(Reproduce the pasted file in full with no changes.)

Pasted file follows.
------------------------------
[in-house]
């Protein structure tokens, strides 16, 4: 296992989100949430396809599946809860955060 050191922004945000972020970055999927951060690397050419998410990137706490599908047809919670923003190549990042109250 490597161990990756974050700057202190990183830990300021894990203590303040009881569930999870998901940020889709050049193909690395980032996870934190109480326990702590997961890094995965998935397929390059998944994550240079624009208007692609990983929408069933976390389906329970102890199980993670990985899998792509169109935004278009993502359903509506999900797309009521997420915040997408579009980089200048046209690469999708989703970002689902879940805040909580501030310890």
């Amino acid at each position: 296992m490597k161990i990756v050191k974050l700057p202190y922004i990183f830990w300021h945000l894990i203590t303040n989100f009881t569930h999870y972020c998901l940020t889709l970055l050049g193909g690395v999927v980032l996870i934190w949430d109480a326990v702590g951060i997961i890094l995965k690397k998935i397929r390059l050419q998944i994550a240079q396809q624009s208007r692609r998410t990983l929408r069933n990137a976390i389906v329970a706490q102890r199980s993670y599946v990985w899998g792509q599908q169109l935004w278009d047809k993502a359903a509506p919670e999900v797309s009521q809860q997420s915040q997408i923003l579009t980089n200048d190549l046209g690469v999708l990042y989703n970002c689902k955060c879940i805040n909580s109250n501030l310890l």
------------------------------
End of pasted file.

[in-house]
């Protein structure tokens, strides 16, 4: 296992989100949430396809599946809860955060 050191922004945000972020970055999927951060690397050419998410990137706490599908047809919670923003190549990042109250 490597161990990756974050700057202190990183830990300021894990203590303040009881569930999870998901940020889709050049193909690395980032996870934190109480326990702590997961890094995965998935397929390059998944994550240079624009208007692609990983929408069933976390389906329970102890199980993670990985899998792509169109935004278009993502359903509506999900797309009521997420915040997408579009980089200048046209690469999708989703970002689902879940805040909580501030310890």
């Amino acid at each position: 296992m490597k161990i990756v050191k974050l700057p202190y922004i990183f830990w300021h945000l894990i203590t303040n989100f009881t569930h999870y972020c998901l940020t889709l970055l050049g193909g690395v999927v980032l996870i934190w949430d109480a326990v702590g951060i997961i890094l995965k690397k998935i397929r390059l050419q998944i994550a240079q396809q624009s208007r692609r998410t990983l929408r069933n990137a976390i389906v329970a706490q102890r199980s993670y599946v990985w899998g792509q599908q169109l935004w278009d047809k993502a359903a509506p919670e999900v797309s009521q809860q997420s915040q997408i923003l579009t980089n200048d190549l046209g690469v999708l990042y989703n970002c689902k955060c879940i805040n909580s109250n501030l310890l």